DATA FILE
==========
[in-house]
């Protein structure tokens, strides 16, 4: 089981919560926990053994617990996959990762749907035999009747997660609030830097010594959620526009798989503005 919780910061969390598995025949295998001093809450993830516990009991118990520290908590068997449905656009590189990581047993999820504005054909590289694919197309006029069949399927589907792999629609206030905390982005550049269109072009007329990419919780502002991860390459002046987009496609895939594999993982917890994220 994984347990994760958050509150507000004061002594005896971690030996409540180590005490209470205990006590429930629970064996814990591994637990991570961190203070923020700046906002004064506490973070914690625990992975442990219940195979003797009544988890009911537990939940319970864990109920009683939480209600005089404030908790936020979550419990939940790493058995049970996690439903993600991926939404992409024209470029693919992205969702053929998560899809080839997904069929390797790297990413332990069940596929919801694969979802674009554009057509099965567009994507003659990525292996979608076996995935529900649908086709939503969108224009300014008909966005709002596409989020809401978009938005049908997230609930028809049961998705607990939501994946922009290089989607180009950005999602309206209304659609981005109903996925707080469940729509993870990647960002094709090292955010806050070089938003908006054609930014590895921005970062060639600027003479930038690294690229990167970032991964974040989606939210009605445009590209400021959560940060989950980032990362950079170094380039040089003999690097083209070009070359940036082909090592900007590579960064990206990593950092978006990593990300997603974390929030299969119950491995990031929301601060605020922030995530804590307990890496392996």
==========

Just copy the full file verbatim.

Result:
[in-house]
């Protein structure tokens, strides 16, 4: 089981919560926990053994617990996959990762749907035999009747997660609030830097010594959620526009798989503005 919780910061969390598995025949295998001093809450993830516990009991118990520290908590068997449905656009590189990581047993999820504005054909590289694919197309006029069949399927589907792999629609206030905390982005550049269109072009007329990419919780502002991860390459002046987009496609895939594999993982917890994220 994984347990994760958050509150507000004061002594005896971690030996409540180590005490209470205990006590429930629970064996814990591994637990991570961190203070923020700046906002004064506490973070914690625990992975442990219940195979003797009544988890009911537990939940319970864990109920009683939480209600005089404030908790936020979550419990939940790493058995049970996690439903993600991926939404992409024209470029693919992205969702053929998560899809080839997904069929390797790297990413332990069940596929919801694969979802674009554009057509099965567009994507003659990525292996979608076996995935529900649908086709939503969108224009300014008909966005709002596409989020809401978009938005049908997230609930028809049961998705607990939501994946922009290089989607180009950005999602309206209304659609981005109903996925707080469940729509993870990647960002094709090292955010806050070089938003908006054609930014590895921005970062060639600027003479930038690294690229990167970032991964974040989606939210009605445009590209400021959560940060989950980032990362950079170094380039040089003999690097083209070009070359940036082909090592900007590579960064990206990593950092978006990593990300997603974390929030299969119950491995990031929301601060605020922030995530804590307990890496392996």